Frontal Lobe Function in Amyotrophic Lateral Sclerosis: A Neuropsychologic and Positron Emission Tomography Study

Acta Neurol Scand. 1992 Feb;85(2):81-9. doi: 10.1111/j.1600-0404.1992.tb04003.x.

Abstract

In this study the regional cerebral glucose utilization and the neuropsychological performance of patients with amyotrophic lateral sclerosis (ALS) was investigated. Special attention was given to neuropsychological tests thought to mirror frontal lobe dysfunction. The regional cerebral glucose utilization was studied in 18 patients using high-resolution positron emission tomography. Clinically all patients displayed upper and lower motor neurone signs. In ALS patients glucose metabolism was significantly reduced in the frontal and in the entire cortex compared with controls; no changes were seen in the cerebellum. Comprehensive neuropsychological assessment of ALS patients compared to a pair matched control group revealed mild frontal dysfunction which in part significantly correlated with reduced glucose metabolism in the cortex and subcortical structures. We conclude that in patients with ALS, glucose consumption is decreased in parts of the brain other than the motor cortex accompanied by mild neuropsychological deficits based on the tests employed in this study.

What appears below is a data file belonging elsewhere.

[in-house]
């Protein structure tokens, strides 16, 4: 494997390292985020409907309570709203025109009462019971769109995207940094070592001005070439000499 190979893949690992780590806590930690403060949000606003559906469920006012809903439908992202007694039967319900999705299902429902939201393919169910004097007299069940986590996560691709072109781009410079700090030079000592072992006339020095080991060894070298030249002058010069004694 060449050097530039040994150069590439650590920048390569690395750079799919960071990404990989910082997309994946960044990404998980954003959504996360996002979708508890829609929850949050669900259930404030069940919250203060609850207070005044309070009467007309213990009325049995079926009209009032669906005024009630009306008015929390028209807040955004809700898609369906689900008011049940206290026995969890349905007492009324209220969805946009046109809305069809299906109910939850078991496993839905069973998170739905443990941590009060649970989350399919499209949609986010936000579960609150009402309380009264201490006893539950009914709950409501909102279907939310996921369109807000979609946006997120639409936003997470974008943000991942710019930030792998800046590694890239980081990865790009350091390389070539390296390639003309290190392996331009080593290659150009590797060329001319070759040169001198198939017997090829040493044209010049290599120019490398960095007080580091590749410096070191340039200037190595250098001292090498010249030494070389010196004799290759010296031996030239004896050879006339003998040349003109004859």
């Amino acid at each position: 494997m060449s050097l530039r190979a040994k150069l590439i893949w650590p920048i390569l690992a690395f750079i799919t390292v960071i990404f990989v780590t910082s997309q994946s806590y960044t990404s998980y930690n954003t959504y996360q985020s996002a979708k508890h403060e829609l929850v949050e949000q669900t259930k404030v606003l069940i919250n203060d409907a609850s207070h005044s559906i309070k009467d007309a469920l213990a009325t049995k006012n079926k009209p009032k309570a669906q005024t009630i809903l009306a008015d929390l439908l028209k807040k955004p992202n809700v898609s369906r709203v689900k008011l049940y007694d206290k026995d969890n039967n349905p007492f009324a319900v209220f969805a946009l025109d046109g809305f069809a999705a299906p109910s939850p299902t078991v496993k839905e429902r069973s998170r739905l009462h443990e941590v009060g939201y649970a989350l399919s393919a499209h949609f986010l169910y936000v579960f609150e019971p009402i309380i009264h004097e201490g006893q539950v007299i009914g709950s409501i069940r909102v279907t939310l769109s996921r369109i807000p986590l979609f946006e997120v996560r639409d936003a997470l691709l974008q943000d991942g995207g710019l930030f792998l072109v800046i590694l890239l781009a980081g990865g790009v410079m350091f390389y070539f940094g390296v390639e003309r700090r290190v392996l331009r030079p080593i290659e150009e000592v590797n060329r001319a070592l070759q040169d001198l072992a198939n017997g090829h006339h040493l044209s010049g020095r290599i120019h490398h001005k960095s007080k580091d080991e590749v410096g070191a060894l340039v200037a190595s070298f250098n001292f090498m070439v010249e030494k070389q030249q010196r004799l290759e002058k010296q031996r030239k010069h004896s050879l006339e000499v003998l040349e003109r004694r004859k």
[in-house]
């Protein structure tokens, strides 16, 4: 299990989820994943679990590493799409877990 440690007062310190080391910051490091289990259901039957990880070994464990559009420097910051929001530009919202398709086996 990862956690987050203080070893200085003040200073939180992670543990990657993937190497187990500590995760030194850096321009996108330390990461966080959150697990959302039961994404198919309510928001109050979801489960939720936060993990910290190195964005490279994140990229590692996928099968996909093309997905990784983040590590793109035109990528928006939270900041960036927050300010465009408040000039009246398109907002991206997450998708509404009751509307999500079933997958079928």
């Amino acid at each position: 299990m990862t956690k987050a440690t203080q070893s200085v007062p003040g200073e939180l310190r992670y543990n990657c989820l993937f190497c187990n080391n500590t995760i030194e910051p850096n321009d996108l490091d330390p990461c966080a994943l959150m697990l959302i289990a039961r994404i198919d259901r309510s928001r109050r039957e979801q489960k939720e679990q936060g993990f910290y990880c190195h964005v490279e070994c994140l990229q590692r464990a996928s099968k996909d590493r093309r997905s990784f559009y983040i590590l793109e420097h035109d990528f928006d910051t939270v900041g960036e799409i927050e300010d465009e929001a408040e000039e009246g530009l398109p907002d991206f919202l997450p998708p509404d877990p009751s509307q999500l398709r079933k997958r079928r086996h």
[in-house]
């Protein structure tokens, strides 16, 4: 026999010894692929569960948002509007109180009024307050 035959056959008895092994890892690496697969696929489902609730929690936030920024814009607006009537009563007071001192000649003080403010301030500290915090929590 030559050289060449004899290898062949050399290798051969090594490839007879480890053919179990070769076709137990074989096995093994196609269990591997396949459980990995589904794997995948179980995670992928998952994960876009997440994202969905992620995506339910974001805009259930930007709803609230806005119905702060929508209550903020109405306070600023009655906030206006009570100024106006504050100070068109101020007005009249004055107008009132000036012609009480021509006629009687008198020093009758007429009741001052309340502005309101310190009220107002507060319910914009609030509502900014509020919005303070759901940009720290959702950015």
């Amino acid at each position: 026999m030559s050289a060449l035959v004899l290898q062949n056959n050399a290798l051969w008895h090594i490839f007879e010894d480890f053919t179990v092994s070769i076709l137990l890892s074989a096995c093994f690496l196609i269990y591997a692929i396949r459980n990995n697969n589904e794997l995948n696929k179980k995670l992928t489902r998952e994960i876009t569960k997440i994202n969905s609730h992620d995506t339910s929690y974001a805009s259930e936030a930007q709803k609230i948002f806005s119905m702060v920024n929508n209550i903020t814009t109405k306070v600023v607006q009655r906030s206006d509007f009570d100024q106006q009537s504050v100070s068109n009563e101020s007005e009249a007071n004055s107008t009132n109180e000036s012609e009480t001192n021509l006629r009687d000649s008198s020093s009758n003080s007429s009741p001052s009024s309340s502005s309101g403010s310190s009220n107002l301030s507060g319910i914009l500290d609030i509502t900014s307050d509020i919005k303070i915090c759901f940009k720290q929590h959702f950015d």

MeSH terms

  • Adult
  • Aged
  • Amyotrophic Lateral Sclerosis / diagnostic imaging
  • Amyotrophic Lateral Sclerosis / physiopathology*
  • Amyotrophic Lateral Sclerosis / psychology
  • Blood Glucose / metabolism*
  • Brain Mapping
  • Bulbar Palsy, Progressive / diagnostic imaging
  • Bulbar Palsy, Progressive / physiopathology
  • Bulbar Palsy, Progressive / psychology
  • Cerebral Cortex / diagnostic imaging
  • Cerebral Cortex / physiopathology
  • Dementia / diagnostic imaging
  • Dementia / physiopathology
  • Dementia / psychology
  • Female
  • Frontal Lobe / diagnostic imaging
  • Frontal Lobe / physiopathology*
  • Humans
  • Male
  • Middle Aged
  • Neurologic Examination
  • Neuropsychological Tests*
  • Tomography, Emission-Computed*

Substances

  • Blood Glucose